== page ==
Research Topics and Program
• Graduate Program in Performing Arts
• Offered Courses and Professional Profile
• Research Topics and Program
• Program Professors
• Curriculum and Requiriments for Title
The Performing Arts Graduate Program/UNICAMP was created with three research topics: (i) Techniques and Training Processes for the Performing Artist; (ii) Poetic Languages of Performing Arts; (iii) Art and Context, which operate transversely establishing a dialogue between dance, performance and theater in a radial structure, having the subject – body on stage – as the center, forming and being constituted by the language that it radiates and that circumscribes the poetic scene. Both – poetics and subject – generated and are engendered in the vast fabric of cultures, seen as contexts, and do from research in the field of technique that lead to the formation of the performing artist as a thinking, dancing, acting being, in which the social context is reflected and where they, ir order to produce art, are also reflected.
Thus, the program’s research topics were designed from three axes: the “artist-subject” axis, which structures the Techniques and Training Processes for the Performing Artist topic; the “artistin-the-scene” axis, which structures the Poetic Languages of the Performing Arts topic; and the “artist-inworld,” axis, which structures the Art and Context topic. With this structure, the Program aims to provide a link between the territoriality of knowledge and research, thereby providing a space where interdisciplinarity can be combined from the “heart of the matter” of each area. Most of our professors are able to steer projects in at least two of these three topics, which are not mutually exclusive; but grouped in research topics as their most significant contributions at some point of their artistic and academic trajectories. So the program proposes a transversal perspective, not vertical, to the understanding of the research topics.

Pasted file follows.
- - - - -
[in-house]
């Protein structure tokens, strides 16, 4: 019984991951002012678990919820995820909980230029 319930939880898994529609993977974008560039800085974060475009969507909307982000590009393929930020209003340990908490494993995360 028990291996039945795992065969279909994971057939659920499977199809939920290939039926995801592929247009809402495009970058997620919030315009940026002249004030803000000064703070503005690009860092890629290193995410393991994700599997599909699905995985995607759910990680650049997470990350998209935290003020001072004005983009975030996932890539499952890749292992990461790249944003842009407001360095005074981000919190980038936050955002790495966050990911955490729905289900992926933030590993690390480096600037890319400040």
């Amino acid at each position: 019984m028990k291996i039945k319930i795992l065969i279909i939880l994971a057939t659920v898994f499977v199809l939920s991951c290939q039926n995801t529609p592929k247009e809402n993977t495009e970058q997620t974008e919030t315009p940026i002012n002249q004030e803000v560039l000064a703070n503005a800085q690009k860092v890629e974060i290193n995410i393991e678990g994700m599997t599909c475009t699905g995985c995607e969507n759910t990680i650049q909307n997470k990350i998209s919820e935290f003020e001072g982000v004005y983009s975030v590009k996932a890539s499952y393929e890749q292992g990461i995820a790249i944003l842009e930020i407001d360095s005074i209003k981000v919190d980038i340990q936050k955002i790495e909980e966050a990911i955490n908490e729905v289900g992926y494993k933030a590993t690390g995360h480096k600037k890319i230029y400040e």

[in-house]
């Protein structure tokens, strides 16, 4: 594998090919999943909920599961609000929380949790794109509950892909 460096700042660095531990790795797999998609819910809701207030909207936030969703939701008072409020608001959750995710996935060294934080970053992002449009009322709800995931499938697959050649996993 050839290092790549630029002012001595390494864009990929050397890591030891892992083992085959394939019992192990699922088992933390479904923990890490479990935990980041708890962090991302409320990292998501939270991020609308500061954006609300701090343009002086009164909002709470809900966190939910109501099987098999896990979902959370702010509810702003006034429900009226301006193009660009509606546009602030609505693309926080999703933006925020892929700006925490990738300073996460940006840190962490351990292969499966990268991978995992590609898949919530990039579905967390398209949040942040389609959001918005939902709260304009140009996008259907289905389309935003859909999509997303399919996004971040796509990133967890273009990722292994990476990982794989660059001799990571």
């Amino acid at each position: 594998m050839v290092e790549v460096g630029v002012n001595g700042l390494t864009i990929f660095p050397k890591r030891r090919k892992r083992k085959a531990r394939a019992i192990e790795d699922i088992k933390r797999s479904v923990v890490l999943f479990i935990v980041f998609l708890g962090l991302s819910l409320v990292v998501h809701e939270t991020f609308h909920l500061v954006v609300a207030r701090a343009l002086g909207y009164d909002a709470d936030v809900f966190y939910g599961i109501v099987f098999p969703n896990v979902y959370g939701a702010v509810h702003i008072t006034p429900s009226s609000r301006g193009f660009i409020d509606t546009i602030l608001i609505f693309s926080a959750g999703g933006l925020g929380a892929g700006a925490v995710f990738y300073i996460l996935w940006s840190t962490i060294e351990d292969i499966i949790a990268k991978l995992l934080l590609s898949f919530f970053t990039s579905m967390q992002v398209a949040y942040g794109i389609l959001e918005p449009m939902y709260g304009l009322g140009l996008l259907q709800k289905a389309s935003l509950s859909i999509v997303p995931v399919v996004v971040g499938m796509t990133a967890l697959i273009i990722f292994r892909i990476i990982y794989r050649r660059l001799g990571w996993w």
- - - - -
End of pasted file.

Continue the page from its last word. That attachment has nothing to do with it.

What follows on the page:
Research topic: “Techniques and Training Processes for the Performing Artist”
It houses the theoretical research and practical-theoretical research of training processes, techniques, systems, methods, training, exercises, proposals for training / learning and research of the performing arts, to act as knowledge and practices produced in the area, in constant dialogue with other fields of knowledge, which feed themselves and are reworked in artistic action and thought. The techniques and training processes line also comprises the teaching of surveyed arts, as the technical concept itself assumes transformation of the self, sometimes mediated by a master or scenic director. The studies of the training, technical and experimental procedures of actors, dancers and performers can also involve the questioning of the world views underlying it, as well as the historical transformations of the very meaning of artistic activity.
Research topic: “Poetic Languages of the Performing Arts”
Houses investigations aimed at building process languages that are configured in shows, works, interventions, performing actions and experiments. It covers studies and analysis of works and procedures of artists, through which it discussions and scenic and performative proposed languages originate. It includes both traditional research matrices and its changes in time and space as the research procedures break with aesthetic models established in solely theoretical and practicaltheoretical approaches.
Research topic: “Art and Context”
It covers theoretical and theoretical-practical issues relating to artistic processes and their broader contextual inserts, linking the scenic phenomenon in its various dimensions. Turns to the investigation of the connections between artistic activity and cultural, social, political, pedagogical, historical, anthropological and philosophical settings, by mapping and analyzing its tensions, changes, developments and cross-contaminations. It seeks to detect emerging sense of scenic creation in new contexts, mobilizing and articulating theoretical resources that can realize other configurations and art performance modes in society. It is noteworthy that, considering the transversality among the program’s research topics, the “artist-in-the-world” axis does not disconnect artistic theory from artistic praxis; the Art and Context topic, therefore, is not intended to be a Sociology, Pedagogy, Philosophy, Anthropology or History topic, but it turns itself to the dialog among these areas with the knowledge of the artistic experience.
For information about research groups, check the video below: